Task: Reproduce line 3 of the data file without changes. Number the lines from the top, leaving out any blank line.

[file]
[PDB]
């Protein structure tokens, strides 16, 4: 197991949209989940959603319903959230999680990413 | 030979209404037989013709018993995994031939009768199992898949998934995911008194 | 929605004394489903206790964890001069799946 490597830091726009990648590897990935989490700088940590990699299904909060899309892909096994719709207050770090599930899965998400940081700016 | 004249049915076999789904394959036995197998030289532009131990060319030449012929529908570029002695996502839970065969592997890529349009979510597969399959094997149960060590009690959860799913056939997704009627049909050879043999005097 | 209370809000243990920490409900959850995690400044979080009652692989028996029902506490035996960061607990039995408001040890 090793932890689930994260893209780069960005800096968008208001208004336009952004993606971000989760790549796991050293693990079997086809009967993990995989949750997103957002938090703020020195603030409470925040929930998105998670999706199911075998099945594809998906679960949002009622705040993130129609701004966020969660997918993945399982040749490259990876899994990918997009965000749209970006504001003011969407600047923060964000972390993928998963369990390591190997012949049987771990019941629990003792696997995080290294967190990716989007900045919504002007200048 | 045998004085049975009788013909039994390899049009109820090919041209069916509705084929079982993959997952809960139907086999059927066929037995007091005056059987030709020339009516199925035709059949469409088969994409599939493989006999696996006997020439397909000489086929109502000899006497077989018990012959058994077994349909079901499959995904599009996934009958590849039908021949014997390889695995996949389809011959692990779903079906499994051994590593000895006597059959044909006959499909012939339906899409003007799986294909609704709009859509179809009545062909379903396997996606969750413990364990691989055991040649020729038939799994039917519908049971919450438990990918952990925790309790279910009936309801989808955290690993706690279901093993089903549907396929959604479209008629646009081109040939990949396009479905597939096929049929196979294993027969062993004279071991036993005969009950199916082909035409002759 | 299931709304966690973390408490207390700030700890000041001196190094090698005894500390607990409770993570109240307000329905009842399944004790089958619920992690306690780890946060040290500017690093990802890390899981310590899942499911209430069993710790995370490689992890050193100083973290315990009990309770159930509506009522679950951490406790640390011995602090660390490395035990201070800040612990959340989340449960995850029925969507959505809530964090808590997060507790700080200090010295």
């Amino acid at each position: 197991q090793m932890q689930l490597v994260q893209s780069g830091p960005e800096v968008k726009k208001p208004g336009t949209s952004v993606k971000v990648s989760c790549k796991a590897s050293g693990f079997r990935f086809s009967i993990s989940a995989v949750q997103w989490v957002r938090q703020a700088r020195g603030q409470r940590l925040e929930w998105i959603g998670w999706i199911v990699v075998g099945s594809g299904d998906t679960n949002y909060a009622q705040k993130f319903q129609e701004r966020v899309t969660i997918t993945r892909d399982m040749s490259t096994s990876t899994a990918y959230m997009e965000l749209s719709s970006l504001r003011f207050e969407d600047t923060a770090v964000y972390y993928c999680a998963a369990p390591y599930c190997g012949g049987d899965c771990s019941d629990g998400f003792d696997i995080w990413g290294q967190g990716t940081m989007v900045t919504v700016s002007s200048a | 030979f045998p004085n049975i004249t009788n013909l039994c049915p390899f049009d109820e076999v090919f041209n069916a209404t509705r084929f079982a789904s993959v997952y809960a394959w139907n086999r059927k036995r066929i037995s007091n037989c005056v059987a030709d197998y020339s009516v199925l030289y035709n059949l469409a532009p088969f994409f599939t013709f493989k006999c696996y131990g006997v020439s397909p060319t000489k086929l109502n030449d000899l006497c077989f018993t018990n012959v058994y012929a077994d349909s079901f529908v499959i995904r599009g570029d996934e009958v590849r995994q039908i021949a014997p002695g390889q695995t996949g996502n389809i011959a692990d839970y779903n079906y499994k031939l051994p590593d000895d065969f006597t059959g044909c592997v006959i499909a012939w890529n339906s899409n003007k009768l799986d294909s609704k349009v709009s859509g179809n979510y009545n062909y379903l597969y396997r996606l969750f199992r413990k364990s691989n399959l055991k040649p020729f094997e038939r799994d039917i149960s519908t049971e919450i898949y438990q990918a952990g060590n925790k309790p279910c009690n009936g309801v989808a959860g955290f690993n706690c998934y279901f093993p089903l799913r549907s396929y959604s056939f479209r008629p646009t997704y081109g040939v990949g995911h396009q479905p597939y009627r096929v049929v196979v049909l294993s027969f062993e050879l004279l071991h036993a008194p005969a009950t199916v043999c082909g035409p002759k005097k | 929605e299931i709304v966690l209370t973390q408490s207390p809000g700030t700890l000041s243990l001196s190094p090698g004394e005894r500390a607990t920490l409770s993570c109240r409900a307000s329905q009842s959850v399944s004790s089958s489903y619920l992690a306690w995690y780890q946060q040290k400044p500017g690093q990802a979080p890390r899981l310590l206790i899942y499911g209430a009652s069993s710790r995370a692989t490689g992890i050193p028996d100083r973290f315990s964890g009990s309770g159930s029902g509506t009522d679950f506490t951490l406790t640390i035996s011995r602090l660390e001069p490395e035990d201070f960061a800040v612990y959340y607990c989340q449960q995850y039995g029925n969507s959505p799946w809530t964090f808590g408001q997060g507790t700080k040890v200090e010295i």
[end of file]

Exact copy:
């Amino acid at each position: 197991q090793m932890q689930l490597v994260q893209s780069g830091p960005e800096v968008k726009k208001p208004g336009t949209s952004v993606k971000v990648s989760c790549k796991a590897s050293g693990f079997r990935f086809s009967i993990s989940a995989v949750q997103w989490v957002r938090q703020a700088r020195g603030q409470r940590l925040e929930w998105i959603g998670w999706i199911v990699v075998g099945s594809g299904d998906t679960n949002y909060a009622q705040k993130f319903q129609e701004r966020v899309t969660i997918t993945r892909d399982m040749s490259t096994s990876t899994a990918y959230m997009e965000l749209s719709s970006l504001r003011f207050e969407d600047t923060a770090v964000y972390y993928c999680a998963a369990p390591y599930c190997g012949g049987d899965c771990s019941d629990g998400f003792d696997i995080w990413g290294q967190g990716t940081m989007v900045t919504v700016s002007s200048a | 030979f045998p004085n049975i004249t009788n013909l039994c049915p390899f049009d109820e076999v090919f041209n069916a209404t509705r084929f079982a789904s993959v997952y809960a394959w139907n086999r059927k036995r066929i037995s007091n037989c005056v059987a030709d197998y020339s009516v199925l030289y035709n059949l469409a532009p088969f994409f599939t013709f493989k006999c696996y131990g006997v020439s397909p060319t000489k086929l109502n030449d000899l006497c077989f018993t018990n012959v058994y012929a077994d349909s079901f529908v499959i995904r599009g570029d996934e009958v590849r995994q039908i021949a014997p002695g390889q695995t996949g996502n389809i011959a692990d839970y779903n079906y499994k031939l051994p590593d000895d065969f006597t059959g044909c592997v006959i499909a012939w890529n339906s899409n003007k009768l799986d294909s609704k349009v709009s859509g179809n979510y009545n062909y379903l597969y396997r996606l969750f199992r413990k364990s691989n399959l055991k040649p020729f094997e038939r799994d039917i149960s519908t049971e919450i898949y438990q990918a952990g060590n925790k309790p279910c009690n009936g309801v989808a959860g955290f690993n706690c998934y279901f093993p089903l799913r549907s396929y959604s056939f479209r008629p646009t997704y081109g040939v990949g995911h396009q479905p597939y009627r096929v049929v196979v049909l294993s027969f062993e050879l004279l071991h036993a008194p005969a009950t199916v043999c082909g035409p002759k005097k | 929605e299931i709304v966690l209370t973390q408490s207390p809000g700030t700890l000041s243990l001196s190094p090698g004394e005894r500390a607990t920490l409770s993570c109240r409900a307000s329905q009842s959850v399944s004790s089958s489903y619920l992690a306690w995690y780890q946060q040290k400044p500017g690093q990802a979080p890390r899981l310590l206790i899942y499911g209430a009652s069993s710790r995370a692989t490689g992890i050193p028996d100083r973290f315990s964890g009990s309770g159930s029902g509506t009522d679950f506490t951490l406790t640390i035996s011995r602090l660390e001069p490395e035990d201070f960061a800040v612990y959340y607990c989340q449960q995850y039995g029925n969507s959505p799946w809530t964090f808590g408001q997060g507790t700080k040890v200090e010295i």